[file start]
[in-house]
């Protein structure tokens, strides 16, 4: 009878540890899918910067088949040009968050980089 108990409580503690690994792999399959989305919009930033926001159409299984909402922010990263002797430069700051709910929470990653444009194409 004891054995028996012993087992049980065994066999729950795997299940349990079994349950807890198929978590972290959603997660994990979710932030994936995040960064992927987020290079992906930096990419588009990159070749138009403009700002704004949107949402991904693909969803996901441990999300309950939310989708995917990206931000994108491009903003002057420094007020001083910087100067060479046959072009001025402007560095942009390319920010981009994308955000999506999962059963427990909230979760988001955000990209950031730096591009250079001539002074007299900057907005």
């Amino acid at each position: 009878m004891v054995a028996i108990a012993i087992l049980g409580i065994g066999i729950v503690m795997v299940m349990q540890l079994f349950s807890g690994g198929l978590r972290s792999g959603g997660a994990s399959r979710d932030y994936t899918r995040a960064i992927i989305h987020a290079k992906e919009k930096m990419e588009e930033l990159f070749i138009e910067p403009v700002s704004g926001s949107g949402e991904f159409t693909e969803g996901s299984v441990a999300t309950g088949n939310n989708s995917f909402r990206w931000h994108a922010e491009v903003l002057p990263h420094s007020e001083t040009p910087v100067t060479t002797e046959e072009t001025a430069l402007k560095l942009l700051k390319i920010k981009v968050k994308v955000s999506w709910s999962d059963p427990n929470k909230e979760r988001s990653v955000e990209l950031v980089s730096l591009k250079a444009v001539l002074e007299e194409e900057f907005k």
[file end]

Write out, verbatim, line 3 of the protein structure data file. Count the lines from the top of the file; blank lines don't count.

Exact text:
């Amino acid at each position: 009878m004891v054995a028996i108990a012993i087992l049980g409580i065994g066999i729950v503690m795997v299940m349990q540890l079994f349950s807890g690994g198929l978590r972290s792999g959603g997660a994990s399959r979710d932030y994936t899918r995040a960064i992927i989305h987020a290079k992906e919009k930096m990419e588009e930033l990159f070749i138009e910067p403009v700002s704004g926001s949107g949402e991904f159409t693909e969803g996901s299984v441990a999300t309950g088949n939310n989708s995917f909402r990206w931000h994108a922010e491009v903003l002057p990263h420094s007020e001083t040009p910087v100067t060479t002797e046959e072009t001025a430069l402007k560095l942009l700051k390319i920010k981009v968050k994308v955000s999506w709910s999962d059963p427990n929470k909230e979760r988001s990653v955000e990209l950031v980089s730096l591009k250079a444009v001539l002074e007299e194409e900057f907005k």